Double denim shirt success: tracing my own pattern

I’ve cracked it!

At least, I think I have. I’ll let you decide. Here’s what I’m talking about:

alex double denim

I’ve finally managed to make a shirt for my husband that fits.

You might remember my first attempt was not a success. After another failed muslin of Burda 7045 I decided to give it up as a bad job and trace one of his existing shirts.

This was a solution suggested by the shirt guru David Coffin who actually commented on my original post, but I have to admit I was dubious I could make it work. I just didn’t trust my own tracing skills. I also suspected it would be deeply tedious and fiddly, so I put it off for a couple of months before giving it a go.

I used the method David explains in this video tutorial.but with cardboard instead of foamboard because it’s all I had lying around.

photo (2)
Yes I do have to trace and cut out all my patterns on the floor, which is not doing wonders for my posture.

Do you know what’s weird though? I really enjoyed the tracing process. It was like taking an omelette and turning it back into a fresh egg. I’ve always seen the process the other way round and couldn’t quite believe it worked in reverse.

The fabric I used is a lovely denim that Rosie from DIY Couture kindly sent me when she was having a fabric clear-out. The buttons were 10p each from Ultimate Craft. And the pattern was, obviously, free. So this was a thrifty project.

shirt front
I now see I’ve sewed that left button on too high. Hmph.

This was intended to be a muslin but the fabric was so nice I couldn’t resist doing it properly, although some bits are slightly wonky.

I saved time by using this method to do the plackets, although really this fabric is far too bulky for it. It worked out okay, but for the next shirt I’m going to tackle a proper placket.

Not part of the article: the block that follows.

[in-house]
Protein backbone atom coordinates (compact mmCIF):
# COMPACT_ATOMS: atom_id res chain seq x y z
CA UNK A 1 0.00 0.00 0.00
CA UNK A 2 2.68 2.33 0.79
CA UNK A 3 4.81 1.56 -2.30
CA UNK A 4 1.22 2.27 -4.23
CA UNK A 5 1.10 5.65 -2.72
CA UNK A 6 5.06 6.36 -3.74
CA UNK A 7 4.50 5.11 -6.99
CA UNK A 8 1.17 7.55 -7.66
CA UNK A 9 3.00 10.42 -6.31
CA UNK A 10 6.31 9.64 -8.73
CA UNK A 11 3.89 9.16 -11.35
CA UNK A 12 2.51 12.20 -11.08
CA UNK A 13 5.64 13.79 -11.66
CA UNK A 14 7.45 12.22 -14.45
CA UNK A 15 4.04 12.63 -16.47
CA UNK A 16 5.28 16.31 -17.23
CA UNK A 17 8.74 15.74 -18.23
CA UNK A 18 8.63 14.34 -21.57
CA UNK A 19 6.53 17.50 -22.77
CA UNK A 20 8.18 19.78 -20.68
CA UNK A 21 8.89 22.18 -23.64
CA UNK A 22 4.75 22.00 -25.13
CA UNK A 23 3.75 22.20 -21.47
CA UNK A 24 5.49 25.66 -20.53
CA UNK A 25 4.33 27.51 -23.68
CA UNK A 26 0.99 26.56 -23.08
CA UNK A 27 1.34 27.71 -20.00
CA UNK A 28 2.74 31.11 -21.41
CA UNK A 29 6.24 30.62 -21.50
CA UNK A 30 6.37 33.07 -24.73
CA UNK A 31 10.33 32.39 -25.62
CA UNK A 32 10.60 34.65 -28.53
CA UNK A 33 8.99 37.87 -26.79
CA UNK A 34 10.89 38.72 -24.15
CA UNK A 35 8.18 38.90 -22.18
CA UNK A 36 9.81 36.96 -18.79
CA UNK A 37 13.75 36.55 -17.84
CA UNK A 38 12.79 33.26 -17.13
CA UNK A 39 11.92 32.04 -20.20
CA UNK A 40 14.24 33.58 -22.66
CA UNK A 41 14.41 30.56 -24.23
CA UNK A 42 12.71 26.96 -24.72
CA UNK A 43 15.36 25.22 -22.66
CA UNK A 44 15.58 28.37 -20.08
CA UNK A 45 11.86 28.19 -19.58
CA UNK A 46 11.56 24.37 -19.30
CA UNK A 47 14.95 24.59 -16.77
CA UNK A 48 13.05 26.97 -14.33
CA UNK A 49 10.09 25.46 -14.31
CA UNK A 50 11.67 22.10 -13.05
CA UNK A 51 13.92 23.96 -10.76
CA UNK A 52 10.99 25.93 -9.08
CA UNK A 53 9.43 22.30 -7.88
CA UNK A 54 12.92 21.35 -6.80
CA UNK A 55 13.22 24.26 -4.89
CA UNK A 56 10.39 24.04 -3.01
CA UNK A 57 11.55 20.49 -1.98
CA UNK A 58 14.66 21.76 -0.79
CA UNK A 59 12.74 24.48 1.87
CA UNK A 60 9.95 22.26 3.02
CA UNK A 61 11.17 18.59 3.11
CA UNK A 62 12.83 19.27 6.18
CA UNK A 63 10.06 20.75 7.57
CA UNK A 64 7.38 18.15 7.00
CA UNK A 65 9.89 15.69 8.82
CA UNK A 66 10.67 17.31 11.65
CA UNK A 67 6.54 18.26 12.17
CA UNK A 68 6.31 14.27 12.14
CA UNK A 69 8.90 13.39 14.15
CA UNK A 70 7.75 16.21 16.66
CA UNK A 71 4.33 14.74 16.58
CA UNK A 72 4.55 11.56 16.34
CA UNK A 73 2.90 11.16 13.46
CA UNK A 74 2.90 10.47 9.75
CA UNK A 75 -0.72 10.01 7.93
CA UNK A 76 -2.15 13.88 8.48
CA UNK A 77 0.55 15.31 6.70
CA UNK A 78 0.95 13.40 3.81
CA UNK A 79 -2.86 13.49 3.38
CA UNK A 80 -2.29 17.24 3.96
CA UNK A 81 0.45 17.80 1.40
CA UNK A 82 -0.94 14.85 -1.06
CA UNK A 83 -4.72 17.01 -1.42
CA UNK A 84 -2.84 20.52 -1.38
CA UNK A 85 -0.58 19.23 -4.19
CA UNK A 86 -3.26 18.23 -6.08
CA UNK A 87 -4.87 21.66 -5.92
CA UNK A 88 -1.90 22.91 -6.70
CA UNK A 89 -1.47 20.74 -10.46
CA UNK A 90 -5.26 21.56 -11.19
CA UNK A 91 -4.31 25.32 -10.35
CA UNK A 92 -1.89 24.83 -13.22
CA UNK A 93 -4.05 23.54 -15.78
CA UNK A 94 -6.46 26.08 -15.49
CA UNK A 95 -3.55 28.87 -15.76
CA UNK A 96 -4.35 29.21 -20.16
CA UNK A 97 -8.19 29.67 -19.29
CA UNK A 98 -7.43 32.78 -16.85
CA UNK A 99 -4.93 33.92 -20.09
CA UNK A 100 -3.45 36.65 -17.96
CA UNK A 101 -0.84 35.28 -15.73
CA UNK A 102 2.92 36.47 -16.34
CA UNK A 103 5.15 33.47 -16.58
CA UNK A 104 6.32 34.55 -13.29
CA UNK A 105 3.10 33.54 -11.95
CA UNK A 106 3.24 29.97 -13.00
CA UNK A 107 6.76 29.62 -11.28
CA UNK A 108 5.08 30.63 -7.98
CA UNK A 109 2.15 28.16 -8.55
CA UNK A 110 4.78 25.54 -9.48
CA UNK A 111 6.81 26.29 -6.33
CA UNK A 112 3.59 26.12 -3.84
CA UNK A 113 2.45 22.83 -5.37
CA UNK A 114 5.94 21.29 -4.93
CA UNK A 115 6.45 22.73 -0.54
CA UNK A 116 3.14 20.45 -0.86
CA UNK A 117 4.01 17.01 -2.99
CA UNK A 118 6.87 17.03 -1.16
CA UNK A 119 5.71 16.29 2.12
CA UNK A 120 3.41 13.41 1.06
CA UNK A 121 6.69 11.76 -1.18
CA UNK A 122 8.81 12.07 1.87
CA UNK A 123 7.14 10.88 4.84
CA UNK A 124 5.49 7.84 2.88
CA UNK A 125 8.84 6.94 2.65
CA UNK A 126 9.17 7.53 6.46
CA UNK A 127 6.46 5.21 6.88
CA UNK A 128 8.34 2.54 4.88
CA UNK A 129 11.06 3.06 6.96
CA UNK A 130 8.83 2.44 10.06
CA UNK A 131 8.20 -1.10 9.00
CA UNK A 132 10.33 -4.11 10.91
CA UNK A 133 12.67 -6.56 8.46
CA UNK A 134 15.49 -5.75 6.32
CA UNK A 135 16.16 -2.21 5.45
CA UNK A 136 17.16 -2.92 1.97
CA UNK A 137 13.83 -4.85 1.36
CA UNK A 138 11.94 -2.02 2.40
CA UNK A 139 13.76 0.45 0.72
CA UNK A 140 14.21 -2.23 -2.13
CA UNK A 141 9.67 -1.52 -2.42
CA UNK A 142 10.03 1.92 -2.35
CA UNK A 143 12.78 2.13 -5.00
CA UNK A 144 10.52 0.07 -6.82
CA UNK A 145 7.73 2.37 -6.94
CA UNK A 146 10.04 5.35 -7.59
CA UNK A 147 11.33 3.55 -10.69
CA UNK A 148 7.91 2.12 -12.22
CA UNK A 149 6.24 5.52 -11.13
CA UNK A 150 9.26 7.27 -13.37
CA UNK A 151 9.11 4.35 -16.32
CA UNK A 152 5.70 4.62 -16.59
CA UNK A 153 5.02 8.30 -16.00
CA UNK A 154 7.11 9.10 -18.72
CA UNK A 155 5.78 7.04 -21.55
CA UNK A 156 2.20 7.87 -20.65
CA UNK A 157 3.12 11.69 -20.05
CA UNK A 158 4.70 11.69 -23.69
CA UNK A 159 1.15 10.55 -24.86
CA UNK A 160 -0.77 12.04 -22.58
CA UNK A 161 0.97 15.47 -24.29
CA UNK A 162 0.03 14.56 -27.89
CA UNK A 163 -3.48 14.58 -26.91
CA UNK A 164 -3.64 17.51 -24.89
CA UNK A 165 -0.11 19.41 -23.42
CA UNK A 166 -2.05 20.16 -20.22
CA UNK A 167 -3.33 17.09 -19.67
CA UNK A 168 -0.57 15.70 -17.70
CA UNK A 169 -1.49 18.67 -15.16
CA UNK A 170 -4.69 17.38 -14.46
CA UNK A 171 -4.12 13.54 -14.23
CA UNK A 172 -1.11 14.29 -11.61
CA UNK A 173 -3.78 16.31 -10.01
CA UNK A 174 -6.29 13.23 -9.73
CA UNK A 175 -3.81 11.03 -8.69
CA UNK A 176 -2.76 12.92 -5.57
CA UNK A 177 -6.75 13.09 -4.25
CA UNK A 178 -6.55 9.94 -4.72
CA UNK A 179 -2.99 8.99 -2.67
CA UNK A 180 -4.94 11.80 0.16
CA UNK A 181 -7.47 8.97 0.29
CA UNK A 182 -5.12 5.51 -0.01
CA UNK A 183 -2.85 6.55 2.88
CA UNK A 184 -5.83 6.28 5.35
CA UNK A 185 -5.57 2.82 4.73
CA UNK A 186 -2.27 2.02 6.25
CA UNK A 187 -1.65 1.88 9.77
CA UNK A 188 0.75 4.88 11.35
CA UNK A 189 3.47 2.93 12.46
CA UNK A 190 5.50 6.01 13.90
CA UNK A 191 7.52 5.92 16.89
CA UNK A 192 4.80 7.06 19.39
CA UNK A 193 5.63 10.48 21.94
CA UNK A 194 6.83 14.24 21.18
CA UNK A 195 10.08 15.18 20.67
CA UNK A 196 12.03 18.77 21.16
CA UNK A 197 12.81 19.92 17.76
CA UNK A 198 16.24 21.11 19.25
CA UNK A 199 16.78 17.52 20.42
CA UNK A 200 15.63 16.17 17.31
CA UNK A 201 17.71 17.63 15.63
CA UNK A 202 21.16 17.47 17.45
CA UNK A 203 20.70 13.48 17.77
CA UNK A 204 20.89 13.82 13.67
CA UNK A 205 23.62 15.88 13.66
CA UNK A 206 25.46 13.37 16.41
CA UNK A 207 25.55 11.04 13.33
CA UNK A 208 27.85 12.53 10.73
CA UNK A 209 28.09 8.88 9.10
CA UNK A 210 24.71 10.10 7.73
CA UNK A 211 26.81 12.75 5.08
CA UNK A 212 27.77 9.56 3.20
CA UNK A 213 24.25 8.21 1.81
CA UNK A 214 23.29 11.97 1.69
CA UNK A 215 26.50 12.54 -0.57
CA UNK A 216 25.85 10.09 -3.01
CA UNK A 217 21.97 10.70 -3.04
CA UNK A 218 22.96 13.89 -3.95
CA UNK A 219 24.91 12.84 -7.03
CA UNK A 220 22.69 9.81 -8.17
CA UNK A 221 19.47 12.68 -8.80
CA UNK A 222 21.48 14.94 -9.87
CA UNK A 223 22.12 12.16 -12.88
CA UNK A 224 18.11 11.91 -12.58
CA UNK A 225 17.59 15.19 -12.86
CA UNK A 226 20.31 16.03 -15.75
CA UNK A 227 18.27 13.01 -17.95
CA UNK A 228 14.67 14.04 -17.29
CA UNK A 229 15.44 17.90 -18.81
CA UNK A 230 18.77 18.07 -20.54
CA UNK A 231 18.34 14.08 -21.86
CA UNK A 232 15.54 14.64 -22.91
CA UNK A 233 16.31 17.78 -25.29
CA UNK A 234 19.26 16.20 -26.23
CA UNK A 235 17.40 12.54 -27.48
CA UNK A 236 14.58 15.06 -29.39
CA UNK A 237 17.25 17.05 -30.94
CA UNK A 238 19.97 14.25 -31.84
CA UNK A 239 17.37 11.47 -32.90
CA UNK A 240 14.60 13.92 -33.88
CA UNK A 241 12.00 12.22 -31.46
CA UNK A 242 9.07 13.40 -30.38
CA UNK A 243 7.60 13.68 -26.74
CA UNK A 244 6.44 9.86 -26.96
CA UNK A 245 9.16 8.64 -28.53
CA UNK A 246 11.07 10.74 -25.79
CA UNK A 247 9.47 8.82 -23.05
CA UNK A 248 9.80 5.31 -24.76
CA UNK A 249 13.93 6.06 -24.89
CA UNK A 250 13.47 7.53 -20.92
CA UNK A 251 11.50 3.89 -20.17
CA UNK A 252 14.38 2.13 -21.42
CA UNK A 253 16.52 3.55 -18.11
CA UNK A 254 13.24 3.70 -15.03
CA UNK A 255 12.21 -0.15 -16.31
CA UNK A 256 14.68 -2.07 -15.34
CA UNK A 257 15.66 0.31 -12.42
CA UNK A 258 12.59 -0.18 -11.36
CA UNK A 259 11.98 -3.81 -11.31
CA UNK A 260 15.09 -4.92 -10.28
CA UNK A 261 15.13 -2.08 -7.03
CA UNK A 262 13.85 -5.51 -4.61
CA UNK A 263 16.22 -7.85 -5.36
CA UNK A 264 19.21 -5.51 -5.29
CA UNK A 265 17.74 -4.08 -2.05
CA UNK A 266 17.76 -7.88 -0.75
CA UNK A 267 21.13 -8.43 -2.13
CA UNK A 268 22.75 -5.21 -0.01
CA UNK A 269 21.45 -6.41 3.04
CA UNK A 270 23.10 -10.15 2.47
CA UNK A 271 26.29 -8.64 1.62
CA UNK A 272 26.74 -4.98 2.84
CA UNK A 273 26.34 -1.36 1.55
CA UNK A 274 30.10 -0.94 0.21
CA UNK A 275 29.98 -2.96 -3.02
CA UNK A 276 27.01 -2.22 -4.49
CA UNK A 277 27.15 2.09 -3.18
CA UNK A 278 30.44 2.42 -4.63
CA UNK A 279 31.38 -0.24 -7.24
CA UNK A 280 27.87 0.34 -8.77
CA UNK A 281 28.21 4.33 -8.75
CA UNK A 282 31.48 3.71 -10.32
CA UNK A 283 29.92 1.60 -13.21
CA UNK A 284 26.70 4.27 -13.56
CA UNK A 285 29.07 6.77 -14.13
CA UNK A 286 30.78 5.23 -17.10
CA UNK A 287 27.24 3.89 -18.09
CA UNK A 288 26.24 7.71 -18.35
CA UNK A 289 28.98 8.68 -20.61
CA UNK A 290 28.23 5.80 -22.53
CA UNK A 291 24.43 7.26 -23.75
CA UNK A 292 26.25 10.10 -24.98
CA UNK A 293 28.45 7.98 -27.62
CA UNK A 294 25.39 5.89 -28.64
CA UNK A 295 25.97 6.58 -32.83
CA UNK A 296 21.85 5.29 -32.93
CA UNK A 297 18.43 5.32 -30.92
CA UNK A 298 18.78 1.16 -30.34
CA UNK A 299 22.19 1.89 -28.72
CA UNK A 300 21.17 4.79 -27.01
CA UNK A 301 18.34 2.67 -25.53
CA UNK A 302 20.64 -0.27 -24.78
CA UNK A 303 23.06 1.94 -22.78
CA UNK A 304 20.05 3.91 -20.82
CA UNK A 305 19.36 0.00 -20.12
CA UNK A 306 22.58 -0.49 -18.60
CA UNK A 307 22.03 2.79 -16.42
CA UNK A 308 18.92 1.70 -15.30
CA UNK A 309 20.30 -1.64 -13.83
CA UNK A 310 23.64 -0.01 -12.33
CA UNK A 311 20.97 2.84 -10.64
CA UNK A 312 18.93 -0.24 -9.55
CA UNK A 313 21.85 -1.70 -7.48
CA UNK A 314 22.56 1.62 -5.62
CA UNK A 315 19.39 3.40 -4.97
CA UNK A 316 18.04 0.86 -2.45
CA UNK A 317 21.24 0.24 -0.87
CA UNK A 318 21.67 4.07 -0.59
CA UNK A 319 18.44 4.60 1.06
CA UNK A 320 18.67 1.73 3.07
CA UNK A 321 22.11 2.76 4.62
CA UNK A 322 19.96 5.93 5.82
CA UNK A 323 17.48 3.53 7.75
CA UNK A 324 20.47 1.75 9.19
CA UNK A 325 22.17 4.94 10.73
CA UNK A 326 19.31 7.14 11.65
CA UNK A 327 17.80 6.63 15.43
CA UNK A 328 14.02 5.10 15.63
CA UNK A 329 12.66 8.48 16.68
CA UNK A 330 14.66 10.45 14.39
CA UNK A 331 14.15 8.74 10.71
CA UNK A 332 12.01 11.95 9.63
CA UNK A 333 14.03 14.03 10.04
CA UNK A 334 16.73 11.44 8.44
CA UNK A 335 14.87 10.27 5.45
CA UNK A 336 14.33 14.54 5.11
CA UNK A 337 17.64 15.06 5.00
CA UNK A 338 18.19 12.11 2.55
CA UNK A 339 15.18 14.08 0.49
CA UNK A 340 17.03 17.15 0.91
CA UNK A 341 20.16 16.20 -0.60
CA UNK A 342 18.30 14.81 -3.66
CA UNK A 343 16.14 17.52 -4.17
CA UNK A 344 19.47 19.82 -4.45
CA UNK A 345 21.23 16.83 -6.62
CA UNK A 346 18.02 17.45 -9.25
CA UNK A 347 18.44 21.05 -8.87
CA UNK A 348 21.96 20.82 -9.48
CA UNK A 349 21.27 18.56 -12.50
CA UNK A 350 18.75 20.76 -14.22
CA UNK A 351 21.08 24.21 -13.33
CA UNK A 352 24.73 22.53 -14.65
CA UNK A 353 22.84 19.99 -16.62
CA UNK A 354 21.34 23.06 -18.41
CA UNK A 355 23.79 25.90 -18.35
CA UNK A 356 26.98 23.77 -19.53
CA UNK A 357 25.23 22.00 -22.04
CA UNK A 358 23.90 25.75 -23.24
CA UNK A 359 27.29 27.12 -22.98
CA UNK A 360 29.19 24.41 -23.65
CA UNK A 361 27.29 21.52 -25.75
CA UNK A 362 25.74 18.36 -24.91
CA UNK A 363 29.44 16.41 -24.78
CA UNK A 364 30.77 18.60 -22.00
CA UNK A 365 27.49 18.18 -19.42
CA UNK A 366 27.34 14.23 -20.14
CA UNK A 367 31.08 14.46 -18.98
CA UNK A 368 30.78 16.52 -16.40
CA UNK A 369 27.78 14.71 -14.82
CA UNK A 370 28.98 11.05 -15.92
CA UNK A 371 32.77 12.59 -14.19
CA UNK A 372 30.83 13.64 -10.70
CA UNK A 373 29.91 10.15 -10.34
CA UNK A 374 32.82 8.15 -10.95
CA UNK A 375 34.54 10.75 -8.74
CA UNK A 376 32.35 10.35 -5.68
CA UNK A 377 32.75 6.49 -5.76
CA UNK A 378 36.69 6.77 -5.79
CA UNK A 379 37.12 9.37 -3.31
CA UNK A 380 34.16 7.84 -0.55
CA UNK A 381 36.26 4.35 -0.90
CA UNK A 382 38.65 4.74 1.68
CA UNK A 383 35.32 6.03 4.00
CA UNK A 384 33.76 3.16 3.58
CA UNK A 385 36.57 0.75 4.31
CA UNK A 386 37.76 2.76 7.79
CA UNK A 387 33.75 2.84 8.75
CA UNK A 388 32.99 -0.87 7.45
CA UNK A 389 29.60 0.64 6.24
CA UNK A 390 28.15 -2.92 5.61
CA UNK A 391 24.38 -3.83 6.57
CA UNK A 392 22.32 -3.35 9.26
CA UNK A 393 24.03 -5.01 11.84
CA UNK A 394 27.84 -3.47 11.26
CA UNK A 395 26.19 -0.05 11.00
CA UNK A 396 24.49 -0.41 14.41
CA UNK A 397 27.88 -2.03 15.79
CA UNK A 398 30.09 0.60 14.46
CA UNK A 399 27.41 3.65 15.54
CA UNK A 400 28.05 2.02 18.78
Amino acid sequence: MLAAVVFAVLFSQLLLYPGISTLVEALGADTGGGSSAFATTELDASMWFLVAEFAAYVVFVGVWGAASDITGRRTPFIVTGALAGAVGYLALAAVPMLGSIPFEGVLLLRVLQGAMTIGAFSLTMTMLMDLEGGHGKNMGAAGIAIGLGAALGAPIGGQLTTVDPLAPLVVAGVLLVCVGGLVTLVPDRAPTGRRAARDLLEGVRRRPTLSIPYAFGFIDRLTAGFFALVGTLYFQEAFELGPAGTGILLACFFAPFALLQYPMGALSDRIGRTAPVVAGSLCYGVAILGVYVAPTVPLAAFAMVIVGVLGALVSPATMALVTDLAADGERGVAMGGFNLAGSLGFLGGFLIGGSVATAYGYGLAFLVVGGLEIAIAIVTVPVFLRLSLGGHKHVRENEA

shirt placket

I did do a lovely clean finish on the yoke, using the ‘burrito’ method. It’s hard to describe but very easy to do, and it looks so neat.

shirt yoke

denim shirt back

I probably should have ironed the shirt before forcing Alex into a photoshoot. Anyway, I think the fit is okay, but I’m not sure if I should bring the shoulders in a bit? There’s some alarming wrinkling round the armscye area but I don’t know if this is normal for men’s shirts. What do you reckon?

The sleeves are the only bit I’m not sure I traced correctly. I should have marked the shoulder point, as the yoke is coming too far back. The top button on the stand is also straining a bit, so I think it might need more room added to the armhole. 

shirt pocket

This uneven two-button pocket was my only artistic flourish. Predictably, Alex doesn’t like it, but that’s tough. If you’re getting a shirt for free, the shirtmaker decides on the design, that’s my thinking.

Overall, I think this counts as a DOUBLE THUMBS UP SUCCESS! I also enjoyed being on the other side of the camera for a change and bossing Alex about.

alex double denim 2

The only issue is that Alex really doesn’t need any more denim or chambray shirts. I just counted and he’s already got 5. At least he’s a man who knows his own taste. The next one is going to be a plaid, so I’m limbering up my check matching skills.

I need a short break from shirtland first though. This one was made in an epic weekend sewing session, and I don’t want to see another buttonhole again for a while.

Two Moss skirts (and bonus Hemlock)

I tried really hard to come up with a moss related pun for the title of this post, but sadly the brain cells are running dry. It is Sunday night after all.